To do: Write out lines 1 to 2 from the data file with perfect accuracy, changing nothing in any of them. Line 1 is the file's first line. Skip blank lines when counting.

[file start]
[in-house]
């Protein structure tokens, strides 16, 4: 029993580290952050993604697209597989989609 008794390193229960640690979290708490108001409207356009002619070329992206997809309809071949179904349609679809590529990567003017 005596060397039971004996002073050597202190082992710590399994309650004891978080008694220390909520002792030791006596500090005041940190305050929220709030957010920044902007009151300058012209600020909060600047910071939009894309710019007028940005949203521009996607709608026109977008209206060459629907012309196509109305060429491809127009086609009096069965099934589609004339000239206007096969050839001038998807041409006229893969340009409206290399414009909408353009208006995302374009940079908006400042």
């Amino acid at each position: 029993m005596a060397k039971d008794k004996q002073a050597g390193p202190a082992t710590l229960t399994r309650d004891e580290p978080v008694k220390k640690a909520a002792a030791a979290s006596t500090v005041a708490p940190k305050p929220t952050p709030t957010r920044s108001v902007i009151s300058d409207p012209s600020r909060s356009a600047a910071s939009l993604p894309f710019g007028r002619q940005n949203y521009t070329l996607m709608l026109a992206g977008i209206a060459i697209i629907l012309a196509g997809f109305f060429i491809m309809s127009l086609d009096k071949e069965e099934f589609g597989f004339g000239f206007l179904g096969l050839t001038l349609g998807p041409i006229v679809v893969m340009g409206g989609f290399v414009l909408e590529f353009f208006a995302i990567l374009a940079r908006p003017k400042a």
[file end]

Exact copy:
[in-house]
């Protein structure tokens, strides 16, 4: 029993580290952050993604697209597989989609 008794390193229960640690979290708490108001409207356009002619070329992206997809309809071949179904349609679809590529990567003017 005596060397039971004996002073050597202190082992710590399994309650004891978080008694220390909520002792030791006596500090005041940190305050929220709030957010920044902007009151300058012209600020909060600047910071939009894309710019007028940005949203521009996607709608026109977008209206060459629907012309196509109305060429491809127009086609009096069965099934589609004339000239206007096969050839001038998807041409006229893969340009409206290399414009909408353009208006995302374009940079908006400042």